Edit ModuleShow Tags

Notes From a First-Time Fourteener Climb

Our editor finally embarks on a bucket-list Colorado feat and climbs Wilson Peak with The Hotel Telluride



Photo by Ryan Bonneau, courtesy Telluride Tourism Board

September 1, 2018, marks five years since I moved halfway across the country from Indiana to Colorado. With no job lined up or any concrete knowledge of the area, I thought I’d stay for a year or two, but as the story so often goes for the westward bound, my aimless route grew roots. I may not be deserving of the sacred “NATIVE” bumper sticker, but over the years I’ve slowly morphed into a local: I have a Colorado driver’s license and plates; I’ve sighed heavily at the service fees yet still proceeded to buy tickets to several Red Rocks shows; I’ve reluctantly accepted that yes, yoga pants do count as real pants; I’ve learned the hard way to always carry a security supply of sunscreen in my purse; I’ve tried and failed miserably at snowboarding; and my camping wardrobe features many more brand names than my professional wardrobe. But there was one thing that I hadn’t crossed off the Colorado checklist; one critical thing that rolled its eyes and called me an imposter when I considered my status as a local—bagging a 14er.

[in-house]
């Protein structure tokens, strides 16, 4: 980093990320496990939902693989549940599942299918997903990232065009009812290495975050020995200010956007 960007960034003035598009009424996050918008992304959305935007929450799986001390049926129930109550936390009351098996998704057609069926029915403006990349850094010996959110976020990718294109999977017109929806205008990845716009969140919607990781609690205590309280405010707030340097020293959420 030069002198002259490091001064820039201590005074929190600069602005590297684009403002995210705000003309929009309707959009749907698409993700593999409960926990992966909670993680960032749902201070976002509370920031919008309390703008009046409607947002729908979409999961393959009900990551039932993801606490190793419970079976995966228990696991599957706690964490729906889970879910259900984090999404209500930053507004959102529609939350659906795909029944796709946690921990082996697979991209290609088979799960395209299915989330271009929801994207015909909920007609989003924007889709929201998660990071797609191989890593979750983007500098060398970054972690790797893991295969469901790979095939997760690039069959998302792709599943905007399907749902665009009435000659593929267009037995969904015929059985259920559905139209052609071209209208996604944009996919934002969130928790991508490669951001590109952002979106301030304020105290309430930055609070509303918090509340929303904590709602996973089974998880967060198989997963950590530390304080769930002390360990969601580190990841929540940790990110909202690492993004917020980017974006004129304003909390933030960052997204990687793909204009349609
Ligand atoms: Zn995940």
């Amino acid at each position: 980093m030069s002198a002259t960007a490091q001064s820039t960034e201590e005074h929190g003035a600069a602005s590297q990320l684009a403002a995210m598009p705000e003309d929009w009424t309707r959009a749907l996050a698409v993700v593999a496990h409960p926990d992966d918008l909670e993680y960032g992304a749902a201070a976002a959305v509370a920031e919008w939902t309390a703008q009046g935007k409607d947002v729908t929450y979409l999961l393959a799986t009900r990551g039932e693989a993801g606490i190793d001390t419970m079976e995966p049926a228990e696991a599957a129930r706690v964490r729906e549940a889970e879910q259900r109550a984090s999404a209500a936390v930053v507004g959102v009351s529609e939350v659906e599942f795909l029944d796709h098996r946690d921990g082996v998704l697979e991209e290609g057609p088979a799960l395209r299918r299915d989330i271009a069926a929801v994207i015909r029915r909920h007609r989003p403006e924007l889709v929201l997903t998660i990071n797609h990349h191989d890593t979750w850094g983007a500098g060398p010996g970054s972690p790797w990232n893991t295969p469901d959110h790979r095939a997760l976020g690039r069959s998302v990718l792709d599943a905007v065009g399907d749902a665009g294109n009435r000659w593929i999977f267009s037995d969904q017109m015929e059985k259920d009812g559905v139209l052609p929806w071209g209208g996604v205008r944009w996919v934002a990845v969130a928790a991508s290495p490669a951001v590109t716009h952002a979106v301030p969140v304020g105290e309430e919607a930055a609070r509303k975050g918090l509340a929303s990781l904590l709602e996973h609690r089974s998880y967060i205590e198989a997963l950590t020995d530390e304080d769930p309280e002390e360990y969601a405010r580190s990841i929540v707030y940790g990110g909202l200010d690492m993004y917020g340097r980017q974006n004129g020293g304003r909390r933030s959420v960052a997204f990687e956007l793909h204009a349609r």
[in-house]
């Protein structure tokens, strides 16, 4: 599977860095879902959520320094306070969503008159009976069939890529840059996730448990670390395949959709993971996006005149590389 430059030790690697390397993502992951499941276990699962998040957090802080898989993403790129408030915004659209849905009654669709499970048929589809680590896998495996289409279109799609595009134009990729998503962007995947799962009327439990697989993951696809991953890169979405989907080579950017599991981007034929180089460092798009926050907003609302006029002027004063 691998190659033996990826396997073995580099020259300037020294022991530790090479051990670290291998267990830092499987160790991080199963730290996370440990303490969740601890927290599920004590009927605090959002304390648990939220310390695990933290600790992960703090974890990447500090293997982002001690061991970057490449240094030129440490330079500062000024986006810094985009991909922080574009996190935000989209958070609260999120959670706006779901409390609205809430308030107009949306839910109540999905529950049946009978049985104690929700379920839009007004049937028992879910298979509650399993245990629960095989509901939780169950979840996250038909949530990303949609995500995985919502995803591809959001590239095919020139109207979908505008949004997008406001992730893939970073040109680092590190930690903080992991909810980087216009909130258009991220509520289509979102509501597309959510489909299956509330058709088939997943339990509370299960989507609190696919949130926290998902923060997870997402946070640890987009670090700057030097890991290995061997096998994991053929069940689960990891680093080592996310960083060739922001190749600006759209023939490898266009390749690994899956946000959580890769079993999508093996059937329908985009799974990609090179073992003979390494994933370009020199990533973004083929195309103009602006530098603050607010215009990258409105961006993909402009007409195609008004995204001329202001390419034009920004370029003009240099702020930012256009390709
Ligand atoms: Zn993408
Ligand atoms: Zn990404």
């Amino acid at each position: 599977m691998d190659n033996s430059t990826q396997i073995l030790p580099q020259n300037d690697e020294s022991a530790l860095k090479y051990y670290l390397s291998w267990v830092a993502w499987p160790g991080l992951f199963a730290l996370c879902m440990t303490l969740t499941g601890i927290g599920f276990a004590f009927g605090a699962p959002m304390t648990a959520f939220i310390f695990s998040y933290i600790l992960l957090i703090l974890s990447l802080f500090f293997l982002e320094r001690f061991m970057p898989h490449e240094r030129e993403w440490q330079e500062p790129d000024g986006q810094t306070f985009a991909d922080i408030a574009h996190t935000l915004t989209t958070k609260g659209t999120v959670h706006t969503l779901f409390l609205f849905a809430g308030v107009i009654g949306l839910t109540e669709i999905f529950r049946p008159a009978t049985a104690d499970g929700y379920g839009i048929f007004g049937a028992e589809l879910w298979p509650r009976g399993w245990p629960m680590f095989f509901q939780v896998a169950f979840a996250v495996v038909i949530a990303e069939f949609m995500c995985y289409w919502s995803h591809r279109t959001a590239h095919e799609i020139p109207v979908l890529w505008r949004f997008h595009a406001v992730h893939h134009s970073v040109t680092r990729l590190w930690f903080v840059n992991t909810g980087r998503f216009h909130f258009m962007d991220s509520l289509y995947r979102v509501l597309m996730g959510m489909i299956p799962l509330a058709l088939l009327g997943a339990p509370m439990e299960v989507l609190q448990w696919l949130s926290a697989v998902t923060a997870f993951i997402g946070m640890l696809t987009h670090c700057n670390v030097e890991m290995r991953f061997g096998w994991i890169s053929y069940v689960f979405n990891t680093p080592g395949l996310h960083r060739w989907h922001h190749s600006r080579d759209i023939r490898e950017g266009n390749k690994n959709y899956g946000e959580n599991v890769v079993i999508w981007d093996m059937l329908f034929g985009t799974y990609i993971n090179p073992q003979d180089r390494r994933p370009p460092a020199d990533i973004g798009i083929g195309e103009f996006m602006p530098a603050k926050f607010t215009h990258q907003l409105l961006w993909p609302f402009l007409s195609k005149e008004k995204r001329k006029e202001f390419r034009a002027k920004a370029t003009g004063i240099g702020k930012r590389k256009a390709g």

Colorado’s 58 peaks that tower over 14,000 feet have been admired for centuries, and records of pioneers climbing them date back to the early 1900s. Today, there are books and websites dedicated to navigating their elusive trails and merch that helps track which ones you’ve summited. Dating apps are littered with photos of 20- and 30-somethings standing triumphant atop craggy peaks, holding cardboard signs with mountain names and elevation numbers scrawled in permanent marker. 


Photo by Ric Remington, courtesy of Hotel Telluride